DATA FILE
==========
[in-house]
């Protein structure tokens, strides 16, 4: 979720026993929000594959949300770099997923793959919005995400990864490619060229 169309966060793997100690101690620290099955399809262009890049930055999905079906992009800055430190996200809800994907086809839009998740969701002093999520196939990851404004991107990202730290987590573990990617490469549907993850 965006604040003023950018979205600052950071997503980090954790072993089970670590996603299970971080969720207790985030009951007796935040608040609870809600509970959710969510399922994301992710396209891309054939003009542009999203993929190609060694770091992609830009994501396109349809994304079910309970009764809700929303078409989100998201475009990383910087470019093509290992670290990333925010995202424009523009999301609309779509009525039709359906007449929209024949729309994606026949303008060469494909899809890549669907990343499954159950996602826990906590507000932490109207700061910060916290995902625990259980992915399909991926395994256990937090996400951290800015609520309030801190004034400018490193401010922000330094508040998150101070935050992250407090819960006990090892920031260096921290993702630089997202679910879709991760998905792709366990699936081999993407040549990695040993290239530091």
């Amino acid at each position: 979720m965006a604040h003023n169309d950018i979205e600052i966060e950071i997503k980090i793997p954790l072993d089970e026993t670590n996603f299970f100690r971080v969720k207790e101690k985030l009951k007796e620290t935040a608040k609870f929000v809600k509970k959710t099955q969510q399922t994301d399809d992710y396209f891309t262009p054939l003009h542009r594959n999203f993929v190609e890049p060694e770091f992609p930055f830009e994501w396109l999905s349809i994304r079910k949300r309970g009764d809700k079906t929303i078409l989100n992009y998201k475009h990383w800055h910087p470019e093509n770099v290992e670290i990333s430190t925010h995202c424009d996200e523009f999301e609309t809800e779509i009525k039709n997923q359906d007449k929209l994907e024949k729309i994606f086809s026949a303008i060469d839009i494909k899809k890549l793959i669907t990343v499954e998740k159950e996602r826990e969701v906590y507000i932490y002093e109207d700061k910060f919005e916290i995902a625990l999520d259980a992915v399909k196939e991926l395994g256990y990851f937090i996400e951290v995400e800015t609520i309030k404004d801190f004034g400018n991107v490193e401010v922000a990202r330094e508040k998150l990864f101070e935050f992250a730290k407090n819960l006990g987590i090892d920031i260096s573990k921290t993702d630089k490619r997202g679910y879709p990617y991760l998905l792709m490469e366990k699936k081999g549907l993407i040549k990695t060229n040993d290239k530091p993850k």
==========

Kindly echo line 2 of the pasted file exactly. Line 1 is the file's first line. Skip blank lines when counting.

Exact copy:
């Protein structure tokens, strides 16, 4: 979720026993929000594959949300770099997923793959919005995400990864490619060229 169309966060793997100690101690620290099955399809262009890049930055999905079906992009800055430190996200809800994907086809839009998740969701002093999520196939990851404004991107990202730290987590573990990617490469549907993850 965006604040003023950018979205600052950071997503980090954790072993089970670590996603299970971080969720207790985030009951007796935040608040609870809600509970959710969510399922994301992710396209891309054939003009542009999203993929190609060694770091992609830009994501396109349809994304079910309970009764809700929303078409989100998201475009990383910087470019093509290992670290990333925010995202424009523009999301609309779509009525039709359906007449929209024949729309994606026949303008060469494909899809890549669907990343499954159950996602826990906590507000932490109207700061910060916290995902625990259980992915399909991926395994256990937090996400951290800015609520309030801190004034400018490193401010922000330094508040998150101070935050992250407090819960006990090892920031260096921290993702630089997202679910879709991760998905792709366990699936081999993407040549990695040993290239530091």